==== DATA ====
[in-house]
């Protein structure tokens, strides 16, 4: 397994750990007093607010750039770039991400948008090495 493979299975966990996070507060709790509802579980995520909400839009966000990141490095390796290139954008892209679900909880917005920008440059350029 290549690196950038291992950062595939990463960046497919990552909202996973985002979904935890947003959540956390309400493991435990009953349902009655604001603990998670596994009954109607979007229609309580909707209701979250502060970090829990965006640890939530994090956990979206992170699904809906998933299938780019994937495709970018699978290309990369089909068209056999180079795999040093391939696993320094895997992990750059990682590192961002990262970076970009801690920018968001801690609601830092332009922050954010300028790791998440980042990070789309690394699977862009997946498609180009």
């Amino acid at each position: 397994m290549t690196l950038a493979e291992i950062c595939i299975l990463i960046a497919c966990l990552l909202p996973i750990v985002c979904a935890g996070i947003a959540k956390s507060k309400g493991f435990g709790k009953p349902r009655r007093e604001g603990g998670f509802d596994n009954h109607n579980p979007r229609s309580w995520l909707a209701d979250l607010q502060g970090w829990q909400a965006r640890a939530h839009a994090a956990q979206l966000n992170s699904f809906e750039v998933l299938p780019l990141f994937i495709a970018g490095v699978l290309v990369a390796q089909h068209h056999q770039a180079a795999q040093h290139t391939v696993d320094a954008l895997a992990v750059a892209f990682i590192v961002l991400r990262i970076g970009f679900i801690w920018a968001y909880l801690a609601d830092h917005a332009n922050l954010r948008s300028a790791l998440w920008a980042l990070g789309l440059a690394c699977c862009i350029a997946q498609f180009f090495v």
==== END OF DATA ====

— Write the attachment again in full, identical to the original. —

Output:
[in-house]
């Protein structure tokens, strides 16, 4: 397994750990007093607010750039770039991400948008090495 493979299975966990996070507060709790509802579980995520909400839009966000990141490095390796290139954008892209679900909880917005920008440059350029 290549690196950038291992950062595939990463960046497919990552909202996973985002979904935890947003959540956390309400493991435990009953349902009655604001603990998670596994009954109607979007229609309580909707209701979250502060970090829990965006640890939530994090956990979206992170699904809906998933299938780019994937495709970018699978290309990369089909068209056999180079795999040093391939696993320094895997992990750059990682590192961002990262970076970009801690920018968001801690609601830092332009922050954010300028790791998440980042990070789309690394699977862009997946498609180009």
């Amino acid at each position: 397994m290549t690196l950038a493979e291992i950062c595939i299975l990463i960046a497919c966990l990552l909202p996973i750990v985002c979904a935890g996070i947003a959540k956390s507060k309400g493991f435990g709790k009953p349902r009655r007093e604001g603990g998670f509802d596994n009954h109607n579980p979007r229609s309580w995520l909707a209701d979250l607010q502060g970090w829990q909400a965006r640890a939530h839009a994090a956990q979206l966000n992170s699904f809906e750039v998933l299938p780019l990141f994937i495709a970018g490095v699978l290309v990369a390796q089909h068209h056999q770039a180079a795999q040093h290139t391939v696993d320094a954008l895997a992990v750059a892209f990682i590192v961002l991400r990262i970076g970009f679900i801690w920018a968001y909880l801690a609601d830092h917005a332009n922050l954010r948008s300028a790791l998440w920008a980042l990070g789309l440059a690394c699977c862009i350029a997946q498609f180009f090495v």